It began in 1974 as the Women’s Commuter Organization. It later came to be called “Road Runners.” Today, they are known as the Association of Commuter Students at the University of Miami.
They are sometimes referred to as a cult, some call them a clique, but members of this highly spirited organization describe themselves as a family.
“We are united under our common interest in spirit,” ACS President Jaife Calil said. “We are very passionate about UM.”
Located in the UC I-Lounge, ACS headquarters are open from “dusk ’til past dawn,” serving members with simple luxuries of microwave and fridge use, couches, blankets and camaraderie to fill the gaps between classes.
However, ACS goes beyond supplying these comforts by encouraging members to participate in extracurricular activities.
“ACS provides a home away from home to commuter students and fosters spirit within the commuter community,” Calil said. “We tailgate at the football games and we sit first row. Last year for Homecoming we won first place and most spirited, which is, I think, the first time that’s ever happened.”
According to Calil, residential students are more easily swayed into being involved on campus, whereas it is up to commuter students to seek out involvement opportunities on their own.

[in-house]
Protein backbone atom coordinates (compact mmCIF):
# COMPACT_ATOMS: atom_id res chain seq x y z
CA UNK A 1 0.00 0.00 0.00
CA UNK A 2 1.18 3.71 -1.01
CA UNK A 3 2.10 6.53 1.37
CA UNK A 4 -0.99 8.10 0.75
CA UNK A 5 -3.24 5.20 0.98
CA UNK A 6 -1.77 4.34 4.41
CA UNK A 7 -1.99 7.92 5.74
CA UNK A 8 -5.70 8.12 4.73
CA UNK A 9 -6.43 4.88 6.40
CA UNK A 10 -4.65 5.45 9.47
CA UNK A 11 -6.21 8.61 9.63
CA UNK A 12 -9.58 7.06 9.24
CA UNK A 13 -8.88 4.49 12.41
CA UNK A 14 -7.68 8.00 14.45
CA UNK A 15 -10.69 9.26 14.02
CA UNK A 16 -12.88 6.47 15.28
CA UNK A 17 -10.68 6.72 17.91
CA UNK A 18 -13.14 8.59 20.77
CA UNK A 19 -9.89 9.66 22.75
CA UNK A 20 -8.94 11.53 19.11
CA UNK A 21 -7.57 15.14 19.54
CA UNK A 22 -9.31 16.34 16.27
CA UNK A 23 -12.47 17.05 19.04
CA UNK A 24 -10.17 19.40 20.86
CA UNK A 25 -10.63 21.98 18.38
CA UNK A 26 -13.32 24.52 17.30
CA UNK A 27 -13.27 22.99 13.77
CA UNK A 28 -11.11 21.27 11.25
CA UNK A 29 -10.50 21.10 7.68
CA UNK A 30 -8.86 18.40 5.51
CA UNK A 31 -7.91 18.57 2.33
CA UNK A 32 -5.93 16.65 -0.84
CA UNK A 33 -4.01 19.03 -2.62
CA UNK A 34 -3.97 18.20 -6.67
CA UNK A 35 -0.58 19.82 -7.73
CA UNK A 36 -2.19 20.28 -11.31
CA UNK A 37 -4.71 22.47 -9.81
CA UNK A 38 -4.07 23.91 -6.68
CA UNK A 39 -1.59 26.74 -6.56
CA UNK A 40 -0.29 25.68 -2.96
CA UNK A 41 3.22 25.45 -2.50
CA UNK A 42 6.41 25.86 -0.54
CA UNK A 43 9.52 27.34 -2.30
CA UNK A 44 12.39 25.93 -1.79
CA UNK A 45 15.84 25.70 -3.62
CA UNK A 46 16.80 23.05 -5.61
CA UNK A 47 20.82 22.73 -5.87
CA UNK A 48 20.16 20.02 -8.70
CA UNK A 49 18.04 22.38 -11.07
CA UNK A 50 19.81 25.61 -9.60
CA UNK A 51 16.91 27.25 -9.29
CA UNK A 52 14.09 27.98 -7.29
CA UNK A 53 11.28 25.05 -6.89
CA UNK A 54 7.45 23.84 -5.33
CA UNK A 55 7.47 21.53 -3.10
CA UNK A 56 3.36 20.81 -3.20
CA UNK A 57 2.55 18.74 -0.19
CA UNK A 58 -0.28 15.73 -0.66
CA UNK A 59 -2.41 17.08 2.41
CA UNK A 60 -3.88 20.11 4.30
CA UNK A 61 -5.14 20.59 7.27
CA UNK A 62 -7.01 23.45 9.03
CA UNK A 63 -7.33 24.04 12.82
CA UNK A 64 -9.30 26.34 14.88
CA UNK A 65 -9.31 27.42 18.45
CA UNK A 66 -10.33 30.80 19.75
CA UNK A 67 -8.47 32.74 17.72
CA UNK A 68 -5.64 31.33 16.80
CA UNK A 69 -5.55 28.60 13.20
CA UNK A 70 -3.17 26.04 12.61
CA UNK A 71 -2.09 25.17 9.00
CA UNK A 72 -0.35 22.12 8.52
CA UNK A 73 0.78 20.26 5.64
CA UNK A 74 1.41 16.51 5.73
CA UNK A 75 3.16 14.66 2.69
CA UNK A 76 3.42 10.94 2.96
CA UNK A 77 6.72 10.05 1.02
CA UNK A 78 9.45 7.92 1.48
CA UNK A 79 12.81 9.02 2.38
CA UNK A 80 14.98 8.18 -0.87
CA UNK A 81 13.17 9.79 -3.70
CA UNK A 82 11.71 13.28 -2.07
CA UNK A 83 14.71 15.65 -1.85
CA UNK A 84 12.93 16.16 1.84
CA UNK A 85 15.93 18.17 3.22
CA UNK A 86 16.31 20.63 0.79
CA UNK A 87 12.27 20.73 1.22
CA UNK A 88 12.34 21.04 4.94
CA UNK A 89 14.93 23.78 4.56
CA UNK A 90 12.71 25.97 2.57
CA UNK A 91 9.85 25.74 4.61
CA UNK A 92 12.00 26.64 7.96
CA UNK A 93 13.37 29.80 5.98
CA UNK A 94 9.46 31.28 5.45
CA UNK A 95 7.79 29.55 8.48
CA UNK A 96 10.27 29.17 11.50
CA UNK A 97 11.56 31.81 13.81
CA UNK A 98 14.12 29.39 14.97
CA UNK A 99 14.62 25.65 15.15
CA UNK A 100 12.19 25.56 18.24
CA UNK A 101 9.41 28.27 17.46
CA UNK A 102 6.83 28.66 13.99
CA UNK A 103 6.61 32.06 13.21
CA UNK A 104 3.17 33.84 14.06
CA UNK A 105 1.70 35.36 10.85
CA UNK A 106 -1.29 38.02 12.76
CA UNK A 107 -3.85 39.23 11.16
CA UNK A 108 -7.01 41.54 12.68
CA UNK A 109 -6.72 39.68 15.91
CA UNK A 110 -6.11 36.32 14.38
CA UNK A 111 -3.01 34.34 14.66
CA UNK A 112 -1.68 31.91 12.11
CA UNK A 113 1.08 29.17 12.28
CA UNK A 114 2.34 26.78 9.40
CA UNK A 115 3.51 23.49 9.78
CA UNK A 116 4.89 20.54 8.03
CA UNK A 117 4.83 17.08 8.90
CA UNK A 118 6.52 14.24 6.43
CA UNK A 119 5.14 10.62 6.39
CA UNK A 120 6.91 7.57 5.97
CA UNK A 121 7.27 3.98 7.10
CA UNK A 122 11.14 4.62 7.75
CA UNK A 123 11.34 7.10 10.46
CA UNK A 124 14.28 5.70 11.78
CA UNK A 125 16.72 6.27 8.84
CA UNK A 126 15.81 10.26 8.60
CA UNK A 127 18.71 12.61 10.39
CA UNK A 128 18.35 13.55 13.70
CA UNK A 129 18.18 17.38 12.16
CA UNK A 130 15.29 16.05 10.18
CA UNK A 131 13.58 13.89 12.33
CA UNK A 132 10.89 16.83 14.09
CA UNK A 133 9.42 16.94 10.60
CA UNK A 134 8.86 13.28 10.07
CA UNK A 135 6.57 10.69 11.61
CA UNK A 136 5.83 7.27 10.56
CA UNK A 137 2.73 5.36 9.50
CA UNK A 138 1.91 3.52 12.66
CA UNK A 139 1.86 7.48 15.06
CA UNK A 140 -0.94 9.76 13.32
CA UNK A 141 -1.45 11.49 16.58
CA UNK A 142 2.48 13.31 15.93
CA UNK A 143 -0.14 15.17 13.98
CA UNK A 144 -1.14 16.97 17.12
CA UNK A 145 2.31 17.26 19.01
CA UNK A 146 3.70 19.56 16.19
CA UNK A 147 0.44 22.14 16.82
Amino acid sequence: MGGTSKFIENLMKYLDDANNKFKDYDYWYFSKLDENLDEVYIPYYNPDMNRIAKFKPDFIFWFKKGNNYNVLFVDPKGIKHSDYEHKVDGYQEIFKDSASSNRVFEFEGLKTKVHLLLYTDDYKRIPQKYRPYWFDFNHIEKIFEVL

ACS is a vessel to promote school participation within the commuter community. Most members lead active lives on campus, taking part in various other clubs, activities, and executive boards.
According to Calil, ACS members have been very influential to the school.
ACS alumni started Category 5, current members chartered the new fraternity Pi Kappa Phi and past members have served as Sebastian the Ibis.
With approximately 160 members, ACS is the largest organization on campus.
“We get asked to help out on a lot of different events because of our size,” Calil said, citing Gandhi Day and Relay for Life as examples.
Though ACS lends a helping hand on many campus projects throughout the year, the club is hoping to sponsor its own activities.
Lily Oyarzun, the ACS community service chair, has a few projects in the works, mainly community service and fundraising events.
“We have a toy drive coming up in December, and we’re trying to start something with a charity where we host events year-round for that charity, hopefully starting around Thanksgiving. We know we definitely want to have something planned for Valentine’s Day and Easter,” Oyarzun said.
For 35 years, ACS has been committed to the all-around needs of commuter students. It has evolved into a strong network of students and alumni dedicated to the university.
“We’re members for life,” Oyarzun said.
Calil agrees. “As corny as that sounds, it’s the truth.”